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View of Rumicolca
Rumicolca is located in Peru
Shown within Peru
Location Lucre District, Quispicanchi Province, Cusco Region, Peru
Region Andes
Coordinates 13°37′05″S 71°42′26″W / 13.61806°S 71.70722°W / -13.61806; -71.70722Coordinates: 13°37′05″S 71°42′26″W / 13.61806°S 71.70722°W / -13.61806; -71.70722

Rumicolca[1][2] (possibly from Quechua rumi stone, qullqa, qulqa deposit, storehouse)[3] is an archaeological site in Peru. It is located in the Cusco Region, Quispicanchi Province, Lucre District. Rumicolca is situated near the archaeological sites Chuqi Pukyu and Pikillaqta, east of Lake Huacarpay.

Theories on the origin of the Rumiqullqa Gate[edit]


One story in Cusco folklore goes as follows: The Wari people once inhabited the city of Pikillaqta. The Wari were a pre-Inca civilization that existed from about 550 to 900 A.D., and they are known as the first state level society in the Sierra region of Peru. They were also the first to urbanize,[4] and at Pikillaqta, this created a substantial need for a steady and large supply of water. One of the great Wari leaders decided to solve this problem by creating a competition, he offered his only daughters hand in marriage to the man who could bring water to Pikillaqta. Two men wished to marry his daughter-one from Cusco and one from Puno-and so they both began to create plans for a way to bring water to the city; in the end, the man from Cusco decided to build a great canal from the Laguna de Huacarpay to Pikillaqta. In order to do this, he needed to cross a large gap, and so he built the first and largest aqueduct in ancient Peru, which still stands today, this is La Portada de Rumicolca.

The Gate Theory

This first theory held that La Portada was originally built by the Wari to serve as a gate to their area of rule. Later, the Inca built a larger gate on top of the old Wari foundations, this gate was meant to separate the four “suyus,” or regions, of the Inca Empire. Specifically, La Portada was the gate between the northern region of Cusco and the southern region of Puno, since it was on the main highway between these two regions, travelers would have to pass through the gate and pay a toll to the Inca. This theory suggests that the Inca also modified La Portada to serve as an aqueduct,[5] this theory likely attempted to explain the fact that much of La Portada is made up of crude Wari stonework, encased by finely carved Inca stone veneer.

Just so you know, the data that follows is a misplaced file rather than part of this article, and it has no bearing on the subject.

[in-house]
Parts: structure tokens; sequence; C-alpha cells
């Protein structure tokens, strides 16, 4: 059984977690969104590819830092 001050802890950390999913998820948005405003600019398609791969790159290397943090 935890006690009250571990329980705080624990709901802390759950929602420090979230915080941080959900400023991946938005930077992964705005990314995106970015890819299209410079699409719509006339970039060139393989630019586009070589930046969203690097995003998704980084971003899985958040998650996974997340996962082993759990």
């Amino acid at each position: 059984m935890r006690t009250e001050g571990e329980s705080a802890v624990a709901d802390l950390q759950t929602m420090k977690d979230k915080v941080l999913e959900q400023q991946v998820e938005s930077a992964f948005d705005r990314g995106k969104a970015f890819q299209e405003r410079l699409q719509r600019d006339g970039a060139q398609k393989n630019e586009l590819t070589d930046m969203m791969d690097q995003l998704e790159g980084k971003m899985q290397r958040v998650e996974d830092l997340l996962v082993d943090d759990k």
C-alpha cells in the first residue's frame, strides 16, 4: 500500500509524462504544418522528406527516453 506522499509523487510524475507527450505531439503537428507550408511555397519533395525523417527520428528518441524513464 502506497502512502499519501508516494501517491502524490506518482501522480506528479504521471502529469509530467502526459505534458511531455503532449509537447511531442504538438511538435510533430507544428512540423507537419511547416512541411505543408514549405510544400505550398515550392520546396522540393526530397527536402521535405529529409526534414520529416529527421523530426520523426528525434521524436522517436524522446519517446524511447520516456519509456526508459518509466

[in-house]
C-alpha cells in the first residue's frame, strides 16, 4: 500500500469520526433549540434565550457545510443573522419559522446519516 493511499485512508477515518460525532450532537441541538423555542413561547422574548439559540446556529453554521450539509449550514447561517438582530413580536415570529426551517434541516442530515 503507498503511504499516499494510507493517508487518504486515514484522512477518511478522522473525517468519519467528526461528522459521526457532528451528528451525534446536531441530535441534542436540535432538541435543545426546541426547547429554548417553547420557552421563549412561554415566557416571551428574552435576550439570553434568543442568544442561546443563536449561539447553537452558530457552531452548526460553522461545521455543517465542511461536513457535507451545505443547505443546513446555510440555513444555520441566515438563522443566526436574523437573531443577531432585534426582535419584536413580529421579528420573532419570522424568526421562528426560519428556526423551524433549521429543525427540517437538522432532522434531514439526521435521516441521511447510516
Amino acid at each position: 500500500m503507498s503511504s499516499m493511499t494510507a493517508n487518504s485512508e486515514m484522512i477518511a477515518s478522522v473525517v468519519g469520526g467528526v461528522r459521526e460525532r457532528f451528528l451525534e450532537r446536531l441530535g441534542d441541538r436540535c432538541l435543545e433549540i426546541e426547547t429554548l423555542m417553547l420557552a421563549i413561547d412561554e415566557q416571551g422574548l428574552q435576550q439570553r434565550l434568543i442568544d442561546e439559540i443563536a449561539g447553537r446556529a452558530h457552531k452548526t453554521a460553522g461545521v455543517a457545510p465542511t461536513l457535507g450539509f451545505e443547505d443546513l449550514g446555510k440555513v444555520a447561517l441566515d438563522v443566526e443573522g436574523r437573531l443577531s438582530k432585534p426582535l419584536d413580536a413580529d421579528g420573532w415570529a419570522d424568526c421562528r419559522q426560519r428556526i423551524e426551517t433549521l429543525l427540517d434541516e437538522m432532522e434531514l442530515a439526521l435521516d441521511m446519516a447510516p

The Aqueduct Theory

The most current theory suggests that La Portada was originally built as an aqueduct by the Wari, just as told in the Cusco legend above. The Inca later adopted the site as part of their Empire, and made improvements to the structure, this is the most likely explanation, as the paleohydrologist Kenneth Wright states that the original structure is certainly of the Wari type, and the canal running along La Portada does not appear to be a retrofit, but part of the original structure.[6] This theory does not address whether it served as a gate or not, but since it is located on the main road from Cusco, it is likely that travelers would have passed through it; in fact, the entire purpose of building the aqueduct may have been in order to provide water to Pikillaqta without interrupting the flow of traffic along the road.
A view of the Inca stone veneer over Wari stonework and the aqueduct channel at La Portada de Rumicolca.


  1. ^ Segreda, Ricardo (2009). V!VA Travel Guides: Peru. Viva Publishing Network. p. 239. ISBN 9780979126437. 
  2. ^ Jenkins, Dilwyn (2003). The Rough Guide to Peru. Rough Guides. p. 189. ISBN 9781843530749. 
  3. ^ Teofilo Laime Ajacopa, Diccionario Bilingüe Iskay simipi yuyayk'ancha, La Paz, 2007 (Quechua-Spanish dictionary): rumi - s. Piedra. qullqa - s. Depósito de productos agrícolas construido de adobes. qullqa - s. Edificio depósito.
  4. ^ Hirst, K. Krist. "Wari Empire". Archaeology. Retrieved 20 April 2014. 
  5. ^ Wright, Kenneth (2011). Moray: Inca Engineering Mystery. Reston, Virginia: ASCE Press. p. 51. 
  6. ^ Wright, Kenneth (2006). Tipon: Water Engineering Masterpiece of the Inca Empire. Reston, Virginia: ASCE Press. p. 101. 

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